StoutPanda The Bamboo Grove

TigerVNC Server & Ubuntu 16.04 Xenial Xerus

Today I tried to install TigerVNC Server on Ubuntu 16.04, and was surprised to find that Ubuntu still uses TightVNC in their main repos. Additionally, there are no PPAs for TigerVNC and Ubuntu 16.04 Xenial Xerus yet.

Installing it is simple:

Download the latest binary from TigerVNC. At the time of writing, version 1.7.0 for Ubuntu is located here for 64bit and here for x86. Latest release information can be found on the TigerVNC github page.

Then run:

sudo dpkg -i tigervncserver_filename.deb

sudo apt-get install -f


You will be prompted for a few questions the first time you start it up, but that it is it. Your VNC Server is up and running on port 5901 by default. You can connect to it using the Tiger VNC viewer on another computer by pointing it to the IP:5901.

There are a lot of options for TigerVNC server, but one of my favorite things about TigerVNC is that the connections are encrypted by default. However, I recommend only connecting to VNC servers over VPNs or SSH tunnels just to be sure.

Elixir & Pattern Matching

Before starting with Elixir, I had no functional programming experience. Many of the concepts that are central to using it are very new ideas for me. Prior to this, I only had minimal exposure to lisp when editing a few emacs/spacemacs configuration files.

I've only begun to dabble with it, but I am already in infatuated with the power of Pattern Matching. Pattern matching makes things simple. That's the simplest description I can think of for it.

I had the mind-blowing moment when working with a simple common programming challenge: Fizz Buzz.

Fizz Buzz has of course been done to death on the web, see enterprise Edition Fizz Buzz, but I still can't get over how simple it was to implement this in elixir.

Fizz Buzz: Requirements: *For numbers 1 through 100, *if the number is divisible by 3 print Fizz; *if the number is divisible by 5 print Buzz; *if the number is divisible by 3 and 5 (15) print FizzBuzz; *else, print the number.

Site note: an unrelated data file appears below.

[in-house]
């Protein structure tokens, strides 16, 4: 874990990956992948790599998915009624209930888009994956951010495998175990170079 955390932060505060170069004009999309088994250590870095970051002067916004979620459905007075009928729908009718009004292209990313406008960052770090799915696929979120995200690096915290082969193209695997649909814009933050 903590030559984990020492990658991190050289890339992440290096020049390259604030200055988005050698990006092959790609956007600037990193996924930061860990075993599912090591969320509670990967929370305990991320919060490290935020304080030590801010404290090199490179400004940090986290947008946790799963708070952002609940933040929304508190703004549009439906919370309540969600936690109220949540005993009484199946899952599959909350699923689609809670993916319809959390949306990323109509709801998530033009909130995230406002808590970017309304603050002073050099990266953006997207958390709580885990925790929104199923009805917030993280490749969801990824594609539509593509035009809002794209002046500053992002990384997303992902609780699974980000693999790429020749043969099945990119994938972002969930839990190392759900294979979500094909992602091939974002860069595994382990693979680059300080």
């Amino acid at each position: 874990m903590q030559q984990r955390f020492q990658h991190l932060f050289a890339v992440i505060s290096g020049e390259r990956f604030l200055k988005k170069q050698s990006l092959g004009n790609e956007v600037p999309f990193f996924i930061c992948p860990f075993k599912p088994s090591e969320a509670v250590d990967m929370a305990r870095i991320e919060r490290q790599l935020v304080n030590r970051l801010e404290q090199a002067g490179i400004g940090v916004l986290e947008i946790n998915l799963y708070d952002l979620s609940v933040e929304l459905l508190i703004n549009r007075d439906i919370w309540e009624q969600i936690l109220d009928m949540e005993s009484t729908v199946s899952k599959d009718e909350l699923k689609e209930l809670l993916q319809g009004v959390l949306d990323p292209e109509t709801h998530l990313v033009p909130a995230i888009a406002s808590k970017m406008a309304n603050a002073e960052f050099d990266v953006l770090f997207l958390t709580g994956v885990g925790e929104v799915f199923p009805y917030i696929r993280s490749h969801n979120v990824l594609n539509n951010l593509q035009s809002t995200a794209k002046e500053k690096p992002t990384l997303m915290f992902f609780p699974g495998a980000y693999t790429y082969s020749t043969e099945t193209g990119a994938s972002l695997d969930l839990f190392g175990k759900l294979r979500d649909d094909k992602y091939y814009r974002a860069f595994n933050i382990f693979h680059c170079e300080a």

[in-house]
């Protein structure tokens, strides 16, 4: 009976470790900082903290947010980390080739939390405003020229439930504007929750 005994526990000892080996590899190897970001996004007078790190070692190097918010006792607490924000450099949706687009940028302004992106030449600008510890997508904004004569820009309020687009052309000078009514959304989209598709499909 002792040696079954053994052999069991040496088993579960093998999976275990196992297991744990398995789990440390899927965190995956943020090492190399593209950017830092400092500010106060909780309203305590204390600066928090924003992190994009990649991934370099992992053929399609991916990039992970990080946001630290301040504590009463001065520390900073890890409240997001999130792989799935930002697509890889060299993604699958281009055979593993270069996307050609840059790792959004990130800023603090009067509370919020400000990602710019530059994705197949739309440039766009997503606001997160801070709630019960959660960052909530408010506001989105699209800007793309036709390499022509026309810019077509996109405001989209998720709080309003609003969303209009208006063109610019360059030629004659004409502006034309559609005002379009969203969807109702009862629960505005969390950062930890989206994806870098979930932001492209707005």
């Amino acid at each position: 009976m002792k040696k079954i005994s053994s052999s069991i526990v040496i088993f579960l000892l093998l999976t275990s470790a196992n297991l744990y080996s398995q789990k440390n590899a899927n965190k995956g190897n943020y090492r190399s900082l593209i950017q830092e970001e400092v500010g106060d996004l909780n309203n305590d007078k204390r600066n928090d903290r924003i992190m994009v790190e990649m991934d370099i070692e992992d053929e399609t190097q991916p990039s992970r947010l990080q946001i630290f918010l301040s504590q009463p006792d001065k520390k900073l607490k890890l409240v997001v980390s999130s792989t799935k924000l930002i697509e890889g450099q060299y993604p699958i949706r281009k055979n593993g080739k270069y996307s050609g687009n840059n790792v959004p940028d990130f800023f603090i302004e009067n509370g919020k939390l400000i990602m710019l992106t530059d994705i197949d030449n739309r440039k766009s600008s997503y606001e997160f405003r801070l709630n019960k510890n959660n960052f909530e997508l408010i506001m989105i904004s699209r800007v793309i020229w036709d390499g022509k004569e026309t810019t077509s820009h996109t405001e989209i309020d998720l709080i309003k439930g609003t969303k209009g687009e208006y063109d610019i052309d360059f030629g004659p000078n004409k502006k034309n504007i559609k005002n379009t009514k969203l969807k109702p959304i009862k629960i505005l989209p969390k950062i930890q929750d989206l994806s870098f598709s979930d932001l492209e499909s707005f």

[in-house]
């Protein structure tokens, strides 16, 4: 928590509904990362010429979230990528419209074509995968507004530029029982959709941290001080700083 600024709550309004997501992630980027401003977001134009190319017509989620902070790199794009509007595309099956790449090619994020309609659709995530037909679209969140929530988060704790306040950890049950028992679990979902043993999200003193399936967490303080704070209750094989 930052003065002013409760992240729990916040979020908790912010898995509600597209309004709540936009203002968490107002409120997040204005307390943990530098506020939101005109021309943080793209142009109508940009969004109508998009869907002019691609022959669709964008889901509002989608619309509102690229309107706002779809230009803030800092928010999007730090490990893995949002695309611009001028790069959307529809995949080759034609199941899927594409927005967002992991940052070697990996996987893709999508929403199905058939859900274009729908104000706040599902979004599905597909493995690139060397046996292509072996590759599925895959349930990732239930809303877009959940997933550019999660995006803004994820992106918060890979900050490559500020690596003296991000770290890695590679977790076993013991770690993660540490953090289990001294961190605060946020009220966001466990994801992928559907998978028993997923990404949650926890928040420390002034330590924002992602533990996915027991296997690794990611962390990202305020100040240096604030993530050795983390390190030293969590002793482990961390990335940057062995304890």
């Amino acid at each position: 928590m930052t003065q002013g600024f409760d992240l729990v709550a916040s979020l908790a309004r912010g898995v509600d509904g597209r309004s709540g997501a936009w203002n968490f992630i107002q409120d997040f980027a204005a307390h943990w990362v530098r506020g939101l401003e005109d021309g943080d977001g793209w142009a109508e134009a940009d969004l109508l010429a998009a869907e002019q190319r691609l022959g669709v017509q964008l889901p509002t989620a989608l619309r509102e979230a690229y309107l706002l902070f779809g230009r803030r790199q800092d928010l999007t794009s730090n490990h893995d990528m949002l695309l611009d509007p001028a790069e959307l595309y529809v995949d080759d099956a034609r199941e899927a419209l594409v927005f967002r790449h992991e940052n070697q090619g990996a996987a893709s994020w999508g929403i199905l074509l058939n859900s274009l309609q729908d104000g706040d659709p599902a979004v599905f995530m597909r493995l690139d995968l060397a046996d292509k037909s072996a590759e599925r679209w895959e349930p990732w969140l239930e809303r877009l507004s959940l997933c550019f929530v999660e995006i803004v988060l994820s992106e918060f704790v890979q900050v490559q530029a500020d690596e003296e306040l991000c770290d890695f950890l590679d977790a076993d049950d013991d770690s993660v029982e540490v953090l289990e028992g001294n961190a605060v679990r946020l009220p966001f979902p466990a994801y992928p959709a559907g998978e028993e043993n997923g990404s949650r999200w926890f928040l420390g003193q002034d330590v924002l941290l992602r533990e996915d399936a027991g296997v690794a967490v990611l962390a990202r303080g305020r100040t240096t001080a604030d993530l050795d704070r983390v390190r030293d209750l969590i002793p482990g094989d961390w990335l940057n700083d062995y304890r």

Let's take a look at the implementation in ruby:

1.step(100,1) do |i|
   if (i % 5) == 0 && (i % 3) ==0
    puts 'FizzBuzz'
   elsif (i % 5) == 0
    puts 'Buzz'
   elsif (i % 3) == 0
    puts 'Fizz'
    puts i

And now for the pattern matching version in elixir:

fizztest = fn
    (0, 0, _) -> "FizzBuzz"
    (0, _, _) -> "Fizz"
    (_, 0, _) -> "Buzz"
    (_, _, n) -> n

fizzbuzz = fn (n) -> fizztest.(rem(n, 3), rem(n, 5), n) end

IO.inspect, fizzbuzz)

In elixir, we don't have to use if statements, or cases. We can define the pattern we are looking for and then return the output we want. We use two anonymous functions, (between the fn & ends) and base the pattern on the return of modulus division (the rem function).

What I find very interesting about pattern matching, is that it comes off very readable and understandable, even when you are not that familiar with the language. Additionally when reviewing the code, there is simply one function call to another, looking for pattern after pattern. It leads me to doing less of this, and leads me to more time spending thinking about what I want to accomplish. While I haven't built anything noteworthy in it yet, I hope that this pattern continues (slightly more boilerplate code, but much easier to return the project after being away a few days).

For a great introduction to pattern matching and other functional programming concepts, you should check out a series of blog post on medium: So you want to be a functional programmer.

New Jekyll Site

def foo
  puts 'Hello World!'

That's how all great things start out, right?

Today, I'm pushing up the first post on a new jekyll site that I hope to use as my blog and documentation of a few things.

I've been in IT for about a decade as support and systems administration, and now I'm trying to pick up a few new skills on the coding side of the computer world. I also dabble in quite a bit of homelab setups, so I hope to include post covering all of these topics.

On the systems administration side of things, I've had the pleasure of working with everything from Pick OS to modern Linux.

On the coder side, I've dabbled in it from time to time over the years, but finally found that it "clicked" when learning ruby. Right now I'm working on beefing up my front end web development skills, and then if it all works out learning elixir / earlang as I think the BEAM VM is a wonderful creation and that many applications will utilizing to it as elixir/phoenix gain more popularity.

I still have lots to learn about Jekyll, and once I wrap my head around it I have a write up of a recent homelab restructure that I plan to publish.